HomeCommunityCUSD’s favorite British family adapts to unconventional COVID-19 experience

CUSD’s favorite British family adapts to unconventional COVID-19 experience

Published March 03, 2021

By ANDREW WANG

When Carmel resident and business leader Brendan Cook flew to England in mid-March of last year, he planned to stay only a short period of time. He ended up being stuck overseas for several months, far away from most of his immediate family.

Six of the eight members of the Cook family moved to Carmel from England in late 2019, including siblings CHS senior Niamh, CHS sophomore Clare, CMS eighth-grader Orla and Tularcitos fifth-grader Imogen, and the family purchased Cafe Carmel, which allowed them to get five-year visas.

“Owning a business and operating a business in California is just an experience you’re never going to forget,” says Brendan, “so that’s part of the reason we came across.”

At the start of the pandemic, Brendan had flown to England to help his two eldest children — Dominic, who studies classics at Oxford University, and Anna, a medicine student at Cambridge University  — get settled back into school. Shortly after he arrived, countries worldwide began to go into lockdown.

“I was due to be over from the 16th of March to the 24th of March,” Brendan explains. “I got to our house in the U.K. and started getting texts from the airline saying the return flight has been canceled and that there are no flights until May. By May, there were further restrictions.”

With their family split between California and England, the Cooks kept in contact with one another by improvising their traditions online.

“The thing that’s kept my family sane has been birthdays,” Niamh says. “We’d FaceTime on birthdays. It was my birthday in May, and my mom made me a birthday cake and had my dad in England make the exact same birthday cake.”

The family ended up making a habit of these international two-cake celebrations. They were able to do a similar thing for Brendan on his birthday during his time in England.

“It was fun to see his face when he saw both cakes there,” Clare says. “It made us feel like more of a family when we’re eating the same cake and celebrating the same thing.”

The Cook family (from left): Brendan; Anna, 20; Dominic, 21; Imogen, 11; Niamh, 17; Orla, 13; Clare, 15; and Sarah. (courtesy of Niamh Cook)

Because Brendan is not an American citizen or a permanent resident, the restrictions stated that in order to return, he had to spend two weeks outside of the U.K. and European Union. With international flights largely on hold, it was not until July and August that it was even plausible for him to leave the U.K. To further complicate matters, most flights to America in or around Europe connect in a restricted country, which invalidates the two-week waiting period.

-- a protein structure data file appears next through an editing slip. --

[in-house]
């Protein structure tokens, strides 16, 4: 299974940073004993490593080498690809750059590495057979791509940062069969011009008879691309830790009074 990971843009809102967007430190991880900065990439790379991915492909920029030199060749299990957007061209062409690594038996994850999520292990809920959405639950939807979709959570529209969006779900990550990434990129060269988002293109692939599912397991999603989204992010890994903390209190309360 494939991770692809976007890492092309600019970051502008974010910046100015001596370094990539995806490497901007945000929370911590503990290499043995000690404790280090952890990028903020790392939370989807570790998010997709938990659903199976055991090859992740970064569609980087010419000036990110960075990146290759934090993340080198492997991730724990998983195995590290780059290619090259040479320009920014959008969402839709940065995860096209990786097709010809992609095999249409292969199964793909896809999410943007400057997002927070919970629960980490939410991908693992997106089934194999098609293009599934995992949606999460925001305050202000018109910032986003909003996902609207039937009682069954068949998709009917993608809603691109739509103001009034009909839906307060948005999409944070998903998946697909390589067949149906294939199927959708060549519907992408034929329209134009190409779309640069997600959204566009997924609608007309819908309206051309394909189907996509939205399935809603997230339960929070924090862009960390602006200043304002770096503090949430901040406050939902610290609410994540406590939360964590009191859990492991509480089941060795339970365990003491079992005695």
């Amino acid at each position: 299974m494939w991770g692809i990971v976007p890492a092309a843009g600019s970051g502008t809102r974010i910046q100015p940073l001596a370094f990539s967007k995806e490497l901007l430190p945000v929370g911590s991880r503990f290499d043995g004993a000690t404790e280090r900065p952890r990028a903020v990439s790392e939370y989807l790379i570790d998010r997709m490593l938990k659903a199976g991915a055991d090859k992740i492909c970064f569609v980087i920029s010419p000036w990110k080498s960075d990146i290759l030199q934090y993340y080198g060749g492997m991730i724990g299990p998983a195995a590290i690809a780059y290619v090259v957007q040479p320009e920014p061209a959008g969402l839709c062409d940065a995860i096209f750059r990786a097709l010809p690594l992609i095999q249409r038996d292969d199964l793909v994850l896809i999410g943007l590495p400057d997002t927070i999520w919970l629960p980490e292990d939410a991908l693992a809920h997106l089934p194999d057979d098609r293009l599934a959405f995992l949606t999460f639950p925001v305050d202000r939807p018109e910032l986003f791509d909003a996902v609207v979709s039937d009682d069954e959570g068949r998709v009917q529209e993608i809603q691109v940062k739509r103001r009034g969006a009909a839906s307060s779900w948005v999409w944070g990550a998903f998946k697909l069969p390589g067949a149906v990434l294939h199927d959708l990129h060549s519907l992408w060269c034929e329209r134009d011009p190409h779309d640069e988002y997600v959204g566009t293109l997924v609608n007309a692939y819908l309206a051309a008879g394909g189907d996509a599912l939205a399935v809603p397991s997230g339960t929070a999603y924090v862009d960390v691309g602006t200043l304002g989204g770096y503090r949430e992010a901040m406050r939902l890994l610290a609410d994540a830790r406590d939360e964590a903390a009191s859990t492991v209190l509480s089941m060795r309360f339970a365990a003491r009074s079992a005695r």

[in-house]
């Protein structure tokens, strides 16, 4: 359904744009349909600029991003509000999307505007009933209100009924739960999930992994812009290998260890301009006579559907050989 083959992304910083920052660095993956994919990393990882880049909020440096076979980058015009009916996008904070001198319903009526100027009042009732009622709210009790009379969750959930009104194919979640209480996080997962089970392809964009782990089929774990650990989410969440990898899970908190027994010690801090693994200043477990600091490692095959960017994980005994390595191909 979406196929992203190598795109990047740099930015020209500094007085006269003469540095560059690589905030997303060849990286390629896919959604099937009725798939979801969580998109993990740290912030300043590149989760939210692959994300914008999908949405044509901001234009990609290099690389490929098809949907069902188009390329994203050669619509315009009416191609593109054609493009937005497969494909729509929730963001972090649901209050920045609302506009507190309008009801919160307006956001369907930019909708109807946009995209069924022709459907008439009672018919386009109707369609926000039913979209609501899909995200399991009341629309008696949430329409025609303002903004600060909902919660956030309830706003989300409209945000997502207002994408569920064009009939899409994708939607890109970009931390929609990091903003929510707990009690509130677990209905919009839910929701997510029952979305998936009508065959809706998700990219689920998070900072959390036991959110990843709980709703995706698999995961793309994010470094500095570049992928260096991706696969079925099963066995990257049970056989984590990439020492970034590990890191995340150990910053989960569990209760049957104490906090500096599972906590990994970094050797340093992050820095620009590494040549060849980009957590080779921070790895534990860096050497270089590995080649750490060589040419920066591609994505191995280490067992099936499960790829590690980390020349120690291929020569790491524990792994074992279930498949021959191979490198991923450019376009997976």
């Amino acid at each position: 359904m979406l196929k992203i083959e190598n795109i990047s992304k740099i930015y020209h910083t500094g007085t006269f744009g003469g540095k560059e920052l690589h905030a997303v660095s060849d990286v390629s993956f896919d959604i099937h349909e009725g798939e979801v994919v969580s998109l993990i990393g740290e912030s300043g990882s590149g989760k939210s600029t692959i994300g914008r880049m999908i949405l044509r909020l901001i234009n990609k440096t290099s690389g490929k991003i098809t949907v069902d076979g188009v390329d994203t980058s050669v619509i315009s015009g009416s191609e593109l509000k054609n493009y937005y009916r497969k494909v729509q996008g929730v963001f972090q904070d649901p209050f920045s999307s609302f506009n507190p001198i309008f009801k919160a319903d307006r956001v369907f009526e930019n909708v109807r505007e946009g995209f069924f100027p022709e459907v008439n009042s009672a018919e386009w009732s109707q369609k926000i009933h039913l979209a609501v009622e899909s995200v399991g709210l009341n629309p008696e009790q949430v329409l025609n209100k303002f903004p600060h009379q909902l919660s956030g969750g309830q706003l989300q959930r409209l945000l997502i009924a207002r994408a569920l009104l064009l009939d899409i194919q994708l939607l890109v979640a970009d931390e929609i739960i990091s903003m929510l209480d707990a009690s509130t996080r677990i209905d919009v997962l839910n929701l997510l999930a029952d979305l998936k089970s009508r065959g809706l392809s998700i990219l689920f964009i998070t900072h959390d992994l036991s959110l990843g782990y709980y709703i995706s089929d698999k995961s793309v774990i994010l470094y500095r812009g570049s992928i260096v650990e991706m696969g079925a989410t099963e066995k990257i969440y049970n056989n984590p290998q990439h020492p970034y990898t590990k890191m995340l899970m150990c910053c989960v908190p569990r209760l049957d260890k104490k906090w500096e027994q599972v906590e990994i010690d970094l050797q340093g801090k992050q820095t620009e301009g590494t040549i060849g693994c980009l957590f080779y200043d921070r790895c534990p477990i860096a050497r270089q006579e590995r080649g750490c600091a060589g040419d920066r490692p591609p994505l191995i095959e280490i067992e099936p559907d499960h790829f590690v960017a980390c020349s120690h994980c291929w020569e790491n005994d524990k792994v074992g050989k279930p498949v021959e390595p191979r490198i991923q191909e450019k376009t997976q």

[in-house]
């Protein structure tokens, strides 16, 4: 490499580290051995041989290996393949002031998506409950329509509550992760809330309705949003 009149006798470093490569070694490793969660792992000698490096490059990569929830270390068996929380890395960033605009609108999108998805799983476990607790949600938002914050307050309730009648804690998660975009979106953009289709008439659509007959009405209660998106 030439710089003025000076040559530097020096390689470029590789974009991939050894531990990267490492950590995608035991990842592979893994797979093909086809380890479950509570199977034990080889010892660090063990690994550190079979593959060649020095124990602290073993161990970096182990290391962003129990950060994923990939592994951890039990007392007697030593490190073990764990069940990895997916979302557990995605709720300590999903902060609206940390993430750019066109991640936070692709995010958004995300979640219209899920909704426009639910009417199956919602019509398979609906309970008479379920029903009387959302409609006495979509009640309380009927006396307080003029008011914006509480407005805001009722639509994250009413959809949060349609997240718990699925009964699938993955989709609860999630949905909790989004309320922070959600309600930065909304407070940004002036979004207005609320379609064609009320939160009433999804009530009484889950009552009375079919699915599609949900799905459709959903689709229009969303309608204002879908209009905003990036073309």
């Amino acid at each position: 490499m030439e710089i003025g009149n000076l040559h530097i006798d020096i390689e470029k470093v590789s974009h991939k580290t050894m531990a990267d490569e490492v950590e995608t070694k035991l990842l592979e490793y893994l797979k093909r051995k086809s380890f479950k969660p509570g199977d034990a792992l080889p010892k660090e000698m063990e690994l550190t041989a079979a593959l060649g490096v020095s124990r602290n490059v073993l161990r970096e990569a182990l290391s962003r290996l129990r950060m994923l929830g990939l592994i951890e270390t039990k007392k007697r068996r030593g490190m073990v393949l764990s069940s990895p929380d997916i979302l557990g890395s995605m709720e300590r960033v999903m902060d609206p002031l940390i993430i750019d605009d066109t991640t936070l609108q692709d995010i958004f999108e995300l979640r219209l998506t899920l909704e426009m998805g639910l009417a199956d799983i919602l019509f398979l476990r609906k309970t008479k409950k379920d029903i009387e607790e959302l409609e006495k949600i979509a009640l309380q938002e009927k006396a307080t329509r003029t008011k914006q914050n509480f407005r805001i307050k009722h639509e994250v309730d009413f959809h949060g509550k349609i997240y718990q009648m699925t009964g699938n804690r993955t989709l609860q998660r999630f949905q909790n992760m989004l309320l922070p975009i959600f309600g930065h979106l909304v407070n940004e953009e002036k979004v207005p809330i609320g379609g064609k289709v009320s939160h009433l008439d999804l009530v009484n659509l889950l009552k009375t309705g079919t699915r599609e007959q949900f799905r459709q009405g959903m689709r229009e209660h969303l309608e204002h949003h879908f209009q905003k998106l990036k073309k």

“You’d have to find airlines that flew directly to the U..S.,” Brendan explains. “When you look at it, the only two countries in that part of the world were Turkey and the United Arab Emirates. They were the only ones with direct flights to the east coast, and Turkey had direct flights to the west coast. That’s why I spent two weeks in a hotel in Istanbul.”

Brendan Cook was eventually able to make his way back to California in late November about two weeks after the U.K. went back into lockdown. November also happens to be prime time for seniors to make choices about their collegiate futures. Niamh was no different; she found herself reconsidering her college options as a result of the pandemic.

“In terms of college, I always had my heart on going back to the U.K. because it’s three years, it’s cheaper, and there aren’t really any general education class requirements,” she says. “I kind of still wanted to explore the option of U.C.s, but this whole pandemic made me want to go to college and be done with it instead of four years with the American system. I think I’ll probably end up taking a gap year and deferring.”

When the holiday season approached, the Cooks found it impractical to see their English relatives in-person. They would have to get negative COVID-19 tests, quarantine for up to 10 days at home once they reached the U.K. and then stay in a third country for two weeks before they could return to California. As such, they resorted to the tried-and-true digital method.

“We had a Christmas day with an eight-hour time difference,” Brendan says. “We woke up and they were having their Christmas dinner. They joined us later in the afternoon as we had ours, and it was nearly midnight in the U.K. You get through these things. You just need to. Life’s too short. You just need to enjoy it the best you can.”

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